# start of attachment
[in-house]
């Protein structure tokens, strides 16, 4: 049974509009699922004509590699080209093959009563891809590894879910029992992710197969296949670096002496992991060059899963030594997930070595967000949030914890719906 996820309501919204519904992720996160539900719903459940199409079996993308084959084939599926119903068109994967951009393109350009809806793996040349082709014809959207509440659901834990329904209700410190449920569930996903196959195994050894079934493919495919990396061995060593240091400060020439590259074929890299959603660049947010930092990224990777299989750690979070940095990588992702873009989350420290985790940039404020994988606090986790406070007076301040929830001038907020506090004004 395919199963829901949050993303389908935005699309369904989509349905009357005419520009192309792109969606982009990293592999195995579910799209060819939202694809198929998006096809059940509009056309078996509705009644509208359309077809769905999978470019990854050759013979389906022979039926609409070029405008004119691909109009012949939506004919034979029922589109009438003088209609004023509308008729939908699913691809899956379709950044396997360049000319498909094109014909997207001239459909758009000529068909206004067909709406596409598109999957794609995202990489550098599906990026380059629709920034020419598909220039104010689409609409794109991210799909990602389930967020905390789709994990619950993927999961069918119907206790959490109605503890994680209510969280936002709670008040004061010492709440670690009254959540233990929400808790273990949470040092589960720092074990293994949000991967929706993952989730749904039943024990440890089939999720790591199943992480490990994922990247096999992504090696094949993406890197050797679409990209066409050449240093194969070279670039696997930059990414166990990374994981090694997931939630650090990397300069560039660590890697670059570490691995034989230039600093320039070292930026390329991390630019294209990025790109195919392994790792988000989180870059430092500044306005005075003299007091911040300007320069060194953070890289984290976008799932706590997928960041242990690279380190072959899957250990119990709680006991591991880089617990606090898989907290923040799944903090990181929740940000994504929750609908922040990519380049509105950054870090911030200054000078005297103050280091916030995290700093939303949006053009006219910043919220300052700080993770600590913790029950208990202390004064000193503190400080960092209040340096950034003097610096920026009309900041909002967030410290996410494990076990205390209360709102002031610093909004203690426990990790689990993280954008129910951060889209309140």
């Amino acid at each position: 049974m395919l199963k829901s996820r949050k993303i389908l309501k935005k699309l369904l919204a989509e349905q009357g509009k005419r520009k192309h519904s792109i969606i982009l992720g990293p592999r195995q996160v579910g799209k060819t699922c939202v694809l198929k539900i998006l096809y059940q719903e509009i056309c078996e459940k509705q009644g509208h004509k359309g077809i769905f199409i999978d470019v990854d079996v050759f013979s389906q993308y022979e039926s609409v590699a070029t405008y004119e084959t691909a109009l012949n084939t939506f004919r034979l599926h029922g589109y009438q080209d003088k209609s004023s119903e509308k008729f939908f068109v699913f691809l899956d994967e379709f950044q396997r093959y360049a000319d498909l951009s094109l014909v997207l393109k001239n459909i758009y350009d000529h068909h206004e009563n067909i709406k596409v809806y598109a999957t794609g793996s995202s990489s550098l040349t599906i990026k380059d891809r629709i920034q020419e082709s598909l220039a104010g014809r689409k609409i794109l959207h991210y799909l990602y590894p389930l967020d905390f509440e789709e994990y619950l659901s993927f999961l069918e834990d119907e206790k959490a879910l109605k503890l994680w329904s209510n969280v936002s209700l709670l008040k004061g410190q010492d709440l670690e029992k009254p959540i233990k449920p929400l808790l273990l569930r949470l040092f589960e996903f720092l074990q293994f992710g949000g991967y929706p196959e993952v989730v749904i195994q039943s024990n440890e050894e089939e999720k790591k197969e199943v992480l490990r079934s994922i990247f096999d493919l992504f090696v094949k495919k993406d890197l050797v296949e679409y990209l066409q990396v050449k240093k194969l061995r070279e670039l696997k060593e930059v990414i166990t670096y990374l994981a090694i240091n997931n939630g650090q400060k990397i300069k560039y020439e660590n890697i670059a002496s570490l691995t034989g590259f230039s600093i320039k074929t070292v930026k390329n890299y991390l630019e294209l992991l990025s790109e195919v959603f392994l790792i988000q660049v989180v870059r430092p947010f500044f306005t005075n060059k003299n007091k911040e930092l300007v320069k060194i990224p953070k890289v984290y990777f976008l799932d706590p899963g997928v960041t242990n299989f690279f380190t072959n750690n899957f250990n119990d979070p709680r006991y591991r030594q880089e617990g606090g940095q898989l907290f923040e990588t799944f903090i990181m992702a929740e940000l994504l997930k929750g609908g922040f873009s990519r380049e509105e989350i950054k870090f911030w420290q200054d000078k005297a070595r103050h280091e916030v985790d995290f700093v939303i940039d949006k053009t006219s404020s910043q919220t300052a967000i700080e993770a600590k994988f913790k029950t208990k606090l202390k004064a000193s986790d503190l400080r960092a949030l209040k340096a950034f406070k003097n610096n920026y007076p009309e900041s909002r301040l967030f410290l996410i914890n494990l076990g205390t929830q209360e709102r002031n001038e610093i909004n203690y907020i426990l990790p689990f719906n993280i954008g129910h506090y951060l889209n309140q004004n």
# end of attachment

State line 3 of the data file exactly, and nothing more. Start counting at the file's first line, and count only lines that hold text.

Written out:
């Amino acid at each position: 049974m395919l199963k829901s996820r949050k993303i389908l309501k935005k699309l369904l919204a989509e349905q009357g509009k005419r520009k192309h519904s792109i969606i982009l992720g990293p592999r195995q996160v579910g799209k060819t699922c939202v694809l198929k539900i998006l096809y059940q719903e509009i056309c078996e459940k509705q009644g509208h004509k359309g077809i769905f199409i999978d470019v990854d079996v050759f013979s389906q993308y022979e039926s609409v590699a070029t405008y004119e084959t691909a109009l012949n084939t939506f004919r034979l599926h029922g589109y009438q080209d003088k209609s004023s119903e509308k008729f939908f068109v699913f691809l899956d994967e379709f950044q396997r093959y360049a000319d498909l951009s094109l014909v997207l393109k001239n459909i758009y350009d000529h068909h206004e009563n067909i709406k596409v809806y598109a999957t794609g793996s995202s990489s550098l040349t599906i990026k380059d891809r629709i920034q020419e082709s598909l220039a104010g014809r689409k609409i794109l959207h991210y799909l990602y590894p389930l967020d905390f509440e789709e994990y619950l659901s993927f999961l069918e834990d119907e206790k959490a879910l109605k503890l994680w329904s209510n969280v936002s209700l709670l008040k004061g410190q010492d709440l670690e029992k009254p959540i233990k449920p929400l808790l273990l569930r949470l040092f589960e996903f720092l074990q293994f992710g949000g991967y929706p196959e993952v989730v749904i195994q039943s024990n440890e050894e089939e999720k790591k197969e199943v992480l490990r079934s994922i990247f096999d493919l992504f090696v094949k495919k993406d890197l050797v296949e679409y990209l066409q990396v050449k240093k194969l061995r070279e670039l696997k060593e930059v990414i166990t670096y990374l994981a090694i240091n997931n939630g650090q400060k990397i300069k560039y020439e660590n890697i670059a002496s570490l691995t034989g590259f230039s600093i320039k074929t070292v930026k390329n890299y991390l630019e294209l992991l990025s790109e195919v959603f392994l790792i988000q660049v989180v870059r430092p947010f500044f306005t005075n060059k003299n007091k911040e930092l300007v320069k060194i990224p953070k890289v984290y990777f976008l799932d706590p899963g997928v960041t242990n299989f690279f380190t072959n750690n899957f250990n119990d979070p709680r006991y591991r030594q880089e617990g606090g940095q898989l907290f923040e990588t799944f903090i990181m992702a929740e940000l994504l997930k929750g609908g922040f873009s990519r380049e509105e989350i950054k870090f911030w420290q200054d000078k005297a070595r103050h280091e916030v985790d995290f700093v939303i940039d949006k053009t006219s404020s910043q919220t300052a967000i700080e993770a600590k994988f913790k029950t208990k606090l202390k004064a000193s986790d503190l400080r960092a949030l209040k340096a950034f406070k003097n610096n920026y007076p009309e900041s909002r301040l967030f410290l996410i914890n494990l076990g205390t929830q209360e709102r002031n001038e610093i909004n203690y907020i426990l990790p689990f719906n993280i954008g129910h506090y951060l889209n309140q004004n």